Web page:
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Indianapolis Star

Anthem talks disappointing, regulator says

California insurance commissioner lays out conditions for his OK of WellPoint takeover.

by Jeff Swiatek
July 7, 2004

California's insurance commissioner laid down his conditions Tuesday for approving Anthem Inc.'s takeover of WellPoint Health Networks, calling the companies' response to his demands so far "disappointing."

John Garamendi said he doesn't want the two companies' policyholders to have to pay for $4 billion that Anthem will borrow to buy WellPoint. He also wants the companies to make an investment or donation of $200 million to $600 million to uninsured Californians, an amount equal to what WellPoint executives individually will reap from the merger.

"Anthem has said California policyholders are not going to pay for this deal. My question is, 'Show me.' What they've offered is disappointing," Garamendi said in a 50-minute news conference he called to voice his concerns about the proposed $16.4 billion deal.

Garamendi's agency is one of two regulatory bodies in California still considering whether to approve the deal, which would give Indianapolis-based Anthem control of California's largest health benefits company. Its more than 7 million members would make up a fourth of the combined companies' business.

All other states with a regulatory say in the merger have approved it.

Anthem responded to Garamendi's comments with a short statement saying, "We'll continue to work with the Department of Insurance and the Department of Managed Health Care to . . . finalize (the merger) to everyone's mutual satisfaction."

But some analysts and consumer groups said Garamendi's comments may indicate the state's approval could become harder to get.

The commissioner "has taken a pretty aggressive stance" against the merger, said Gerald Kominski, professor of health services at University of California at Los Angeles. "The longer it drags out . . . it seems like the state and insurance commissioner in a sense are going to get the upper hand" in negotiations with Anthem and WellPoint, he said.

Regulatory scrutiny of insurance mergers is increasing in many states as regulators and politicians realize that what happens to private health insurers can have "spillover effects" on government health programs for the poor, uninsured and elderly, said Kominski, who serves as associate director of UCLA's Center for Health Policy Research.

Garamendi's news conference "feels to me like he's getting closer to saying no to the deal altogether," said Jerry Flanagan, consumer advocate at Foundation for Taxpayer and Consumer Rights, a nonprofit consumer group that has opposed terms of the merger.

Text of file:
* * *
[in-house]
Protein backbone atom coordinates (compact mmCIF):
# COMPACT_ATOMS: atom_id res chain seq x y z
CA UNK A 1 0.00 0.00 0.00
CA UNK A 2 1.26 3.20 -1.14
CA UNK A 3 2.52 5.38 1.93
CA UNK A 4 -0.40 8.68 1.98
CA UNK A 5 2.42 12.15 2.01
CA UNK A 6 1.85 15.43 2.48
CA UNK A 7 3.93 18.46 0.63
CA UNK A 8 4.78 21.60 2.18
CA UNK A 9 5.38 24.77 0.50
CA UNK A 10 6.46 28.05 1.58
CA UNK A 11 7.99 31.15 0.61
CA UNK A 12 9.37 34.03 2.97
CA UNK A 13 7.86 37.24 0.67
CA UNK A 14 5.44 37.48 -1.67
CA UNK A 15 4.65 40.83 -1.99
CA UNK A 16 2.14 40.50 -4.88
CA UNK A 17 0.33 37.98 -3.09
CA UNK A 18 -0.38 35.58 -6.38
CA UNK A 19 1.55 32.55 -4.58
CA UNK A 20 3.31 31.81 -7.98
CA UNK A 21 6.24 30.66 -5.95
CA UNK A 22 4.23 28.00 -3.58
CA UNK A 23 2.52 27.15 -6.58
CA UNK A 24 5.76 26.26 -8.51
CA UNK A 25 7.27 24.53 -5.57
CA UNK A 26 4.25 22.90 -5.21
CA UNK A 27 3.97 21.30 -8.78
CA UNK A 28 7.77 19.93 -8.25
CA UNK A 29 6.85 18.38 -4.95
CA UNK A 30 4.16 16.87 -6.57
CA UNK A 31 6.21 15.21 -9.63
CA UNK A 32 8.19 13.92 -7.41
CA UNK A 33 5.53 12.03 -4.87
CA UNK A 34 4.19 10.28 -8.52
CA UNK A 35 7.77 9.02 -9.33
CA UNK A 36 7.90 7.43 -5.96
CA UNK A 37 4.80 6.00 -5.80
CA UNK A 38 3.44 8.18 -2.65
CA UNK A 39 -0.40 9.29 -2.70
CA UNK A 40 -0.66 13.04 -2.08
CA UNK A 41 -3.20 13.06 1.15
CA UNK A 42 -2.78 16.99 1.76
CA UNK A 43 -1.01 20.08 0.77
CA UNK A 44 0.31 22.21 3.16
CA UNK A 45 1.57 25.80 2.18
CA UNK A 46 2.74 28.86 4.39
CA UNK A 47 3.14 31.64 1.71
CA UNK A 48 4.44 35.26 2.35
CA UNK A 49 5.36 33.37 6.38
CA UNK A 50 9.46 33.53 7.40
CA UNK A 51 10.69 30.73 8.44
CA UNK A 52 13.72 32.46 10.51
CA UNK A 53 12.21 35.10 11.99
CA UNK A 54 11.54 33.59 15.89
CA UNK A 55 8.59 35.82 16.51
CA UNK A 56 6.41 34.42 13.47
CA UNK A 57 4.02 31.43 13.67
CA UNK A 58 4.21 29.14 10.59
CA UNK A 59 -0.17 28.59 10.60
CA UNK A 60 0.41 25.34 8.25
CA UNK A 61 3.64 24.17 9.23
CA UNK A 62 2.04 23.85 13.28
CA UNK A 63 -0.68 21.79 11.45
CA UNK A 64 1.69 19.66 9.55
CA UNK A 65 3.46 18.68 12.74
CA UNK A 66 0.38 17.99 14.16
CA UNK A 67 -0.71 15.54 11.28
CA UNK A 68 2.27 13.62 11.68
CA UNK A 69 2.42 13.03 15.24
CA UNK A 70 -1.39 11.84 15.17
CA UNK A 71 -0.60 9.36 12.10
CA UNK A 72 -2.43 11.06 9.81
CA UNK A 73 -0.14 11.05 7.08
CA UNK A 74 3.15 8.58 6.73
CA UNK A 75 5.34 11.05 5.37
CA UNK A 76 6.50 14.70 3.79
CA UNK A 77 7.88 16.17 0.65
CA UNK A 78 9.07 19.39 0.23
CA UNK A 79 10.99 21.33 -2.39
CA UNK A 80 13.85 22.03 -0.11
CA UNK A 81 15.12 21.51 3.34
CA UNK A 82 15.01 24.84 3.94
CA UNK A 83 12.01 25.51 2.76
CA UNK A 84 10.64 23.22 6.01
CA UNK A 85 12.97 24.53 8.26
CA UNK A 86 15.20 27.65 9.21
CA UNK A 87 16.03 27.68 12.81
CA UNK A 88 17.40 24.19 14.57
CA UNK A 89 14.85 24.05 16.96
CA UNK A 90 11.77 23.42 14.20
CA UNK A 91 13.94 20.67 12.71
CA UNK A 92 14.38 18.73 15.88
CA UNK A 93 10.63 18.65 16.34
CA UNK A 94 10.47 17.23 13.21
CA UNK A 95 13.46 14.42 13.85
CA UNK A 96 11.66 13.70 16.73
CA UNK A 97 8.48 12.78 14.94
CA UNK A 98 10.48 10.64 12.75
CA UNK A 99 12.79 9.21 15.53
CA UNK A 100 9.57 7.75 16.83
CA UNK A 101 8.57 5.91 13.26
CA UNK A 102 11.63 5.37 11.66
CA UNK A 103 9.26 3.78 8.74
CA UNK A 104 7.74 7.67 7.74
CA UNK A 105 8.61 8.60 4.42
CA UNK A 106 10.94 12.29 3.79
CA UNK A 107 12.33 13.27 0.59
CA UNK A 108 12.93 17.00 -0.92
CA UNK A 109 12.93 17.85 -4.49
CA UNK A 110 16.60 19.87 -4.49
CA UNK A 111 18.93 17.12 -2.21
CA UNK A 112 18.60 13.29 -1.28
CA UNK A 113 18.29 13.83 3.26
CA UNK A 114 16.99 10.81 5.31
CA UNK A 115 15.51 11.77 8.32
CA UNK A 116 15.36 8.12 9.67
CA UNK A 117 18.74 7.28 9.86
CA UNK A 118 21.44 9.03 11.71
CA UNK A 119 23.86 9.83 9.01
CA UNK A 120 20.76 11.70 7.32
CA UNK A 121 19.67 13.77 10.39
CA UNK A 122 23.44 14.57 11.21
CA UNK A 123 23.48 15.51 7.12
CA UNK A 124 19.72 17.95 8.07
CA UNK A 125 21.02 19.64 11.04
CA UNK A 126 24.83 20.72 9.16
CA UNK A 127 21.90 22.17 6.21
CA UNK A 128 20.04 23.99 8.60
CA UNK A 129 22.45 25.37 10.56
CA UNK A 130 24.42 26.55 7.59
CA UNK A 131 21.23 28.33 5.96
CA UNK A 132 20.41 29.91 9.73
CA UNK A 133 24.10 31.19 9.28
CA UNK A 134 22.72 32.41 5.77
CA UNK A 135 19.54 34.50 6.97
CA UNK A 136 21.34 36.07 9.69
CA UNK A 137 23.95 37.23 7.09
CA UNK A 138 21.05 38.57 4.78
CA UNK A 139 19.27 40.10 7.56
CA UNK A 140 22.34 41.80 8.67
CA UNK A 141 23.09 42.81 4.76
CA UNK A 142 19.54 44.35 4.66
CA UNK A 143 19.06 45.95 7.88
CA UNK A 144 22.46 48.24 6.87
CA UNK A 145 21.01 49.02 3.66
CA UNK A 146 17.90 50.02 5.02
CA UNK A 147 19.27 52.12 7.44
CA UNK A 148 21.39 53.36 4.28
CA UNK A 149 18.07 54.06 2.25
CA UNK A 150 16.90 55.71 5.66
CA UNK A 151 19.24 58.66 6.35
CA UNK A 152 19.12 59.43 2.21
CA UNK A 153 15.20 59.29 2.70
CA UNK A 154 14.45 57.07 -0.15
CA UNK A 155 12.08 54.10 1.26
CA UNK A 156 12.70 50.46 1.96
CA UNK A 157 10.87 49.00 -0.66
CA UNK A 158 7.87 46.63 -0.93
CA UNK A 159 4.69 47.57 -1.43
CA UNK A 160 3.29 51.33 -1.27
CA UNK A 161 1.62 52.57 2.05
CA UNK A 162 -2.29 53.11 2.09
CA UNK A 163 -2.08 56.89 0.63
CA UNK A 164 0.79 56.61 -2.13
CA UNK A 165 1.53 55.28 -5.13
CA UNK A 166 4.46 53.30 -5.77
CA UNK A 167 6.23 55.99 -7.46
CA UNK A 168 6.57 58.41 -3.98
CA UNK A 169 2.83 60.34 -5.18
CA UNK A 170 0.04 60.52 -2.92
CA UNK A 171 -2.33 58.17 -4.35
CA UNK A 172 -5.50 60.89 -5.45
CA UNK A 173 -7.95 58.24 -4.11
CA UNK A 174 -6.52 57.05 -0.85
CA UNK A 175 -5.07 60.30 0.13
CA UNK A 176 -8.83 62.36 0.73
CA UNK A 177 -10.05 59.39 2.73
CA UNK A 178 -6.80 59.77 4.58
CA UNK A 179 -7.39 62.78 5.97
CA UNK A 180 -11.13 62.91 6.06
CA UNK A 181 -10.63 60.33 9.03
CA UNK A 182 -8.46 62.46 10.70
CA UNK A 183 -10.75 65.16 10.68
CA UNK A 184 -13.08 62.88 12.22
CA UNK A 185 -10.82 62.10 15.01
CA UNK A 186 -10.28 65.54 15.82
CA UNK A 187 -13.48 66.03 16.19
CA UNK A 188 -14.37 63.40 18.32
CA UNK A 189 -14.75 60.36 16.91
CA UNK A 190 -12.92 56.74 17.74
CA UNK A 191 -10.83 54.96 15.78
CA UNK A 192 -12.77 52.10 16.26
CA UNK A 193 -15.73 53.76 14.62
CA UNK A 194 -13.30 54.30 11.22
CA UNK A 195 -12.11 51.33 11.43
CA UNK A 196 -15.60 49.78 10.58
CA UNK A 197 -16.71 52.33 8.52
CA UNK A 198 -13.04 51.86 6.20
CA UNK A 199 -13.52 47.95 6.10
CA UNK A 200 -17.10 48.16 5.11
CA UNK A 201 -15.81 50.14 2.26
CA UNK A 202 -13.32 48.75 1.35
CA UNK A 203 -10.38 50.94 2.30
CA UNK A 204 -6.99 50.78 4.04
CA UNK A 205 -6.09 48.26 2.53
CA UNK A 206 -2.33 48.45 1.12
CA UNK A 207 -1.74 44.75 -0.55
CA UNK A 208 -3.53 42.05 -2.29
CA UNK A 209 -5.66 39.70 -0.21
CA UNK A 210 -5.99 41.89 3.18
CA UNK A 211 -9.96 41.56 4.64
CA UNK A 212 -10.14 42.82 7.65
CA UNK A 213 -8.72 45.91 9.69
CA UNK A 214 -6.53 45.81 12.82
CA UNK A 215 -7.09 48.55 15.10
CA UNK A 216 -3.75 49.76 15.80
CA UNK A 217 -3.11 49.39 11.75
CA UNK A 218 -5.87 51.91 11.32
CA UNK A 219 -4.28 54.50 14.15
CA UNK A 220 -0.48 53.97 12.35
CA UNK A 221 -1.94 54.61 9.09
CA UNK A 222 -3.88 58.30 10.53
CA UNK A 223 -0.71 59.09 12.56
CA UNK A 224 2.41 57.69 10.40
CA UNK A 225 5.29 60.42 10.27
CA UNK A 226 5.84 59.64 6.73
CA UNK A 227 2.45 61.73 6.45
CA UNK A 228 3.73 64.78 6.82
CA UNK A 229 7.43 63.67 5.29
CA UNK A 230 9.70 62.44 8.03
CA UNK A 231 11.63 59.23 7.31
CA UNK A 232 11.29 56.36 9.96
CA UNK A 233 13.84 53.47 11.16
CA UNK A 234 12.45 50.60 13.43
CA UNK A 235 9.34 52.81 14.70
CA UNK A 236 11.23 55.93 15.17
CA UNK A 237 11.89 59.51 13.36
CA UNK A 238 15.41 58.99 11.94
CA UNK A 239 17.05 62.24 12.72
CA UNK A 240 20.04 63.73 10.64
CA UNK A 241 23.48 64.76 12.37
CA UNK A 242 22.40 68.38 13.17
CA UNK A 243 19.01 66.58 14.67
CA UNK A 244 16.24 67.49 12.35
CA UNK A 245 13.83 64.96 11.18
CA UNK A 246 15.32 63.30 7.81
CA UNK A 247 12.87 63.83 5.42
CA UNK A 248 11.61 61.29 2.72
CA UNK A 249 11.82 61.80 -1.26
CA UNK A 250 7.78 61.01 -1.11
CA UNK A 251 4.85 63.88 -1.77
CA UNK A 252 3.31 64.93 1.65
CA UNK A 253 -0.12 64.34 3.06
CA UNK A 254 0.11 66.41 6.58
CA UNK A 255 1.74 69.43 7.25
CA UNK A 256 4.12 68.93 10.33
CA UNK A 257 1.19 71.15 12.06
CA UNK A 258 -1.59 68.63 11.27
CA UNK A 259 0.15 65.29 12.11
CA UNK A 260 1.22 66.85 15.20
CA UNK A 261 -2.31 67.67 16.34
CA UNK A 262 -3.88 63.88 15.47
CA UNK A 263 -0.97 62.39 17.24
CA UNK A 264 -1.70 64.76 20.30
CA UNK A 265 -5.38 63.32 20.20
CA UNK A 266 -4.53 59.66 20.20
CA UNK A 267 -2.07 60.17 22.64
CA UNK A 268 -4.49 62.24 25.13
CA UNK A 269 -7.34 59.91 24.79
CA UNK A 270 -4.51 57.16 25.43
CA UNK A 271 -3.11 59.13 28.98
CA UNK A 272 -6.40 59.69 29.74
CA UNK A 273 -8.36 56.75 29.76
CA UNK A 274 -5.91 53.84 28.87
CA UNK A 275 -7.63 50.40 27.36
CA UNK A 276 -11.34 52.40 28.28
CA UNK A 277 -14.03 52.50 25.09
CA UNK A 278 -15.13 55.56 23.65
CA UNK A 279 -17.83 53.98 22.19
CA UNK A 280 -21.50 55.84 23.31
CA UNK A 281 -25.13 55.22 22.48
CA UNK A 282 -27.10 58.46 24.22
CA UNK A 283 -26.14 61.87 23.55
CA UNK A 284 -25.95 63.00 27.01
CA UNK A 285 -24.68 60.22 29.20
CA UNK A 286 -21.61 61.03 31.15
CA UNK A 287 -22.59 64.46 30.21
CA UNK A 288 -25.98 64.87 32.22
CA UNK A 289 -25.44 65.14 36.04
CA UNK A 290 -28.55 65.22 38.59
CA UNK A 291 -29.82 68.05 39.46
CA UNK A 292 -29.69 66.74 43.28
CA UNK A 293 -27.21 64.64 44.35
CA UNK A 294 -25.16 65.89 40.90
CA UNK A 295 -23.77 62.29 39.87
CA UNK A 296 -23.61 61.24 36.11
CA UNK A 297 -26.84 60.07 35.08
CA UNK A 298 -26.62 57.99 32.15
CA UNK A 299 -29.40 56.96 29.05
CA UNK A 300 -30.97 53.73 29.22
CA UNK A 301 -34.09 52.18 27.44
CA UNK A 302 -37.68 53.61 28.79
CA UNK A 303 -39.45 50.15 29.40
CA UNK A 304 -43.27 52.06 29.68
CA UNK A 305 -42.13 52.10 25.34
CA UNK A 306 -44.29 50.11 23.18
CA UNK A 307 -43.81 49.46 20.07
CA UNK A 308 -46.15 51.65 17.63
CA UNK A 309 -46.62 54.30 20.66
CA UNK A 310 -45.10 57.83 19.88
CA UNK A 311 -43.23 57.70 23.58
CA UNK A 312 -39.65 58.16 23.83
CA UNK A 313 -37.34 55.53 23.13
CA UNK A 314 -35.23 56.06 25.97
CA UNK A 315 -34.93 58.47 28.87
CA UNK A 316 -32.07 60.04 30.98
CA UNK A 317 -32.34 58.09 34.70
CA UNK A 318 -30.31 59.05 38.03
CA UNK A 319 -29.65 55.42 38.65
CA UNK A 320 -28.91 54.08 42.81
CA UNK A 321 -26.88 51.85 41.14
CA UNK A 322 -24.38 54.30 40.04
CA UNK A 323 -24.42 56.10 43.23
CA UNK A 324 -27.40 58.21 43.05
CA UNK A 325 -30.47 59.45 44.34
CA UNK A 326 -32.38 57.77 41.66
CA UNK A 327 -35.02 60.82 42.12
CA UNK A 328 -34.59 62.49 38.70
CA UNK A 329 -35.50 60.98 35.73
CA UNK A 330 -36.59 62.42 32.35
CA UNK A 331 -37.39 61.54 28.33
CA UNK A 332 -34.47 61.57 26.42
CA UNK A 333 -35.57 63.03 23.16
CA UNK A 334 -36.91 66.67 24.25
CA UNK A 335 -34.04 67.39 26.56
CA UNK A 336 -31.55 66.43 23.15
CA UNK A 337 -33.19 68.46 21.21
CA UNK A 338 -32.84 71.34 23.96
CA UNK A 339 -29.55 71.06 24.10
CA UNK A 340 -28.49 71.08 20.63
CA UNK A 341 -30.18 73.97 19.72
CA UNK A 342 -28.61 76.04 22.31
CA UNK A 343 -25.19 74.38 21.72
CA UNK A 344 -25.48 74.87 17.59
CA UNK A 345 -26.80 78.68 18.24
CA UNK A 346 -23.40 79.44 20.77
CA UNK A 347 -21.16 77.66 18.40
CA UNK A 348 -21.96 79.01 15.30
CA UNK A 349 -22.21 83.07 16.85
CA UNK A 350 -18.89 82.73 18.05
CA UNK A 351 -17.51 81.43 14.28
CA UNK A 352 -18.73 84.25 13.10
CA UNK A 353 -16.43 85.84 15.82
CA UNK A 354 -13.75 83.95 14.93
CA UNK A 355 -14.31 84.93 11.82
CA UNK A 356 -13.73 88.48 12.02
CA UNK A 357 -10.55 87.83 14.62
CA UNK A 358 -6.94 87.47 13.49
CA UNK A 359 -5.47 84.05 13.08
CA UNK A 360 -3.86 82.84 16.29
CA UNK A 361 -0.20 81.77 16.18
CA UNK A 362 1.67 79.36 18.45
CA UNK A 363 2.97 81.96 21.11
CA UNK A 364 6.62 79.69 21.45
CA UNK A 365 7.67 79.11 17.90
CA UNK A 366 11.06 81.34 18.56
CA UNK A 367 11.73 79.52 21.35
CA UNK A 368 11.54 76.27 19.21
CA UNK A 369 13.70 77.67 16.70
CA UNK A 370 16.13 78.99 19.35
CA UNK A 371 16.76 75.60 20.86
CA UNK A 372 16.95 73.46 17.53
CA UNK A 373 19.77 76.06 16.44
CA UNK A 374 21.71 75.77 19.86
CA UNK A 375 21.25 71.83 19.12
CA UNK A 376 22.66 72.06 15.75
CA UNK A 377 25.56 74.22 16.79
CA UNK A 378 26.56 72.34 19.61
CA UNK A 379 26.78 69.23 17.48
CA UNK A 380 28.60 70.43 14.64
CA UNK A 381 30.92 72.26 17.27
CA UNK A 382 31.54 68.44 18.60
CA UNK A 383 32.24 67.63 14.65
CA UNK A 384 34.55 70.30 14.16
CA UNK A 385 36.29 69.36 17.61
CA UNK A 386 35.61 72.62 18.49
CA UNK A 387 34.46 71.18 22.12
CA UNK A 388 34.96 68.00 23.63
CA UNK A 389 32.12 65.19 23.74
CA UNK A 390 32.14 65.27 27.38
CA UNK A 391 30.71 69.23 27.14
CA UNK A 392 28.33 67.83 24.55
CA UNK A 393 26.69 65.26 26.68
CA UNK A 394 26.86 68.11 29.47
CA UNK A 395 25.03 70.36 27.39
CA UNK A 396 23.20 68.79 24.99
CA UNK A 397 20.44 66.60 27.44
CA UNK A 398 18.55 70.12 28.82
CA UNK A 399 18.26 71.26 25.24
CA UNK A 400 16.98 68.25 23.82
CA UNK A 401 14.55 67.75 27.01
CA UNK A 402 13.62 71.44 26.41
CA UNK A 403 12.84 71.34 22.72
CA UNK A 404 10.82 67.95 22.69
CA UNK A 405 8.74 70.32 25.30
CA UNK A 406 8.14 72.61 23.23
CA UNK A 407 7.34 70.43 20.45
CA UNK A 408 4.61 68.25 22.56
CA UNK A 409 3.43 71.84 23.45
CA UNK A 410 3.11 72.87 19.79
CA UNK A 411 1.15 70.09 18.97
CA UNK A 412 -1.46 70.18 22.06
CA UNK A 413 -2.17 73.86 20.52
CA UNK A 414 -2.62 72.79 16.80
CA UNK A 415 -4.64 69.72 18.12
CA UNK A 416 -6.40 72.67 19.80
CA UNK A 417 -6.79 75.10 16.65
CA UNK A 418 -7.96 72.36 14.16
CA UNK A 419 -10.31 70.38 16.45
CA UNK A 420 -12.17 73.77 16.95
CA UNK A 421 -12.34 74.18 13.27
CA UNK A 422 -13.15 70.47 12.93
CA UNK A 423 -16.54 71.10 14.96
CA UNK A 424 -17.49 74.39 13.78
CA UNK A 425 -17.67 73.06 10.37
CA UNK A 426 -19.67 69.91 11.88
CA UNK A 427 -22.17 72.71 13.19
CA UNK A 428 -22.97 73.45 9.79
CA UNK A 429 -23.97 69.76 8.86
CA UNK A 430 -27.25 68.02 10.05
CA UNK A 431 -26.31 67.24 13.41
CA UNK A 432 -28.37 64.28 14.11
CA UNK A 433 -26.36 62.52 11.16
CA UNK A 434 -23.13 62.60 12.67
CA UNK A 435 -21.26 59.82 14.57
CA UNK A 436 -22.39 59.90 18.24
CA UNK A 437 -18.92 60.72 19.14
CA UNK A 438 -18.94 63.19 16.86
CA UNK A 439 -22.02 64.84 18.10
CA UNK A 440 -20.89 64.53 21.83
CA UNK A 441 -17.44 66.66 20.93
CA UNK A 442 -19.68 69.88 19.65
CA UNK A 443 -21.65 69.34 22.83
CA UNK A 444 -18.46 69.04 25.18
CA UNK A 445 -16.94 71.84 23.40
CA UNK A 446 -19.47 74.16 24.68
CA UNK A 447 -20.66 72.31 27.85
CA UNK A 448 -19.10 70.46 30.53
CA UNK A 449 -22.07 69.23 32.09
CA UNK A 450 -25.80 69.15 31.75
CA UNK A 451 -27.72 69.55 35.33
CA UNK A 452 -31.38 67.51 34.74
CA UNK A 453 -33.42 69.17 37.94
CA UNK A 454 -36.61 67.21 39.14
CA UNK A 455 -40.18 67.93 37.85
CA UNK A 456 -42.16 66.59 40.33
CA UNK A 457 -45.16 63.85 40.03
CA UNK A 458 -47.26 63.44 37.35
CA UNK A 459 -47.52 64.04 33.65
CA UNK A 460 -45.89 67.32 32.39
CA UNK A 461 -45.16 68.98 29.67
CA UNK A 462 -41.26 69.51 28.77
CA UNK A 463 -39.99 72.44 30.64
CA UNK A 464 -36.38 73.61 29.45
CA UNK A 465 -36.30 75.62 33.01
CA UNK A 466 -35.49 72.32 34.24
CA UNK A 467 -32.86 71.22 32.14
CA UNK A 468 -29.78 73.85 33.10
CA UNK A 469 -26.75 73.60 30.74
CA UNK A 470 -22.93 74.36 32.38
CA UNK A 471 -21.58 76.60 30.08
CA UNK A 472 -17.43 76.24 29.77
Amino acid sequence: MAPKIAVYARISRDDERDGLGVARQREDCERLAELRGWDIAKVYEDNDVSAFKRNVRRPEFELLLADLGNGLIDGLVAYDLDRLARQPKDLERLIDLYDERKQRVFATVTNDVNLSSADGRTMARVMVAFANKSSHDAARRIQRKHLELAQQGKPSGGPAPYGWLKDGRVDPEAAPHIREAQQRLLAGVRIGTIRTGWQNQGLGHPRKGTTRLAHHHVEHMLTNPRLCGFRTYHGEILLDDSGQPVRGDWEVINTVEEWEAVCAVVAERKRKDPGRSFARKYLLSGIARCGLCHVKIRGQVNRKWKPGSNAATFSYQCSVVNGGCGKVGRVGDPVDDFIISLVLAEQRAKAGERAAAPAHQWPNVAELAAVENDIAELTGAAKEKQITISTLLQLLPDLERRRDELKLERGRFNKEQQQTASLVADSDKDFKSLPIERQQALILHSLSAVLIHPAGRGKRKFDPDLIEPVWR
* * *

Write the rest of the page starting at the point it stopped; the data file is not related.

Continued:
Garamendi said the value of merger-related bonuses, severance payouts and stock options that 293 WellPoint executives are in line to collect could pay for comprehensive health insurance benefits for one year for 170,000 to 577,000 children under the California Healthy Families Program.

Garamendi's comments came three days before the California Department of Managed Health Care holds a public hearing on the merger in Sacramento, and a week after shareholders of both companies overwhelmingly approved the deal.

At two earlier public hearings, Garamendi voiced his skepticism about the combination, saying it could saddle California's WellPoint policyholders with new merger debt and that the executive compensation is excessive.

The merger brings "no discernible benefit to policyholders in this state," he said. "My approval is resting solely on Anthem-WellPoint restructuring this deal in such a way as to benefit California policyholders."

Announced last October, the merger calls for Anthem to buy WellPoint by exchanging one share of stock for every WellPoint share, plus $23.80 in cash. The deal would create the nation's largest health benefits firm, based in Indianapolis.

Garamendi's say in the merger is confined to Anthem's application to take over WellPoint's BC Life & Health Insurance Co., which represents about 10 percent of WellPoint's business in California. Most of WellPoint's business in the state comes from its Blue Cross unit, which is regulated by the Department of Managed Health Care.

The commissioner said he won't dictate a specific program that he wants Anthem and WellPoint to support. The Healthy Families Program has been cited as a possible recipient in one proposal being considered by a special legislative committee scrutinizing the impact of the merger on Californians.

The lack of agreement between California regulators and the companies led to a near doubling Tuesday, to $2.40 a share, in the arbitrage profit, or "spread," built into WellPoint's stock price. This indicates growing doubt about the merger.

Investors seeking to profit on the difference between WellPoint's current price and the per-share takeover price by Anthem now could see twice as much profit as they were in line to get last week if the transaction goes through.

Anthem has said it looks to complete the merger by mid-year.
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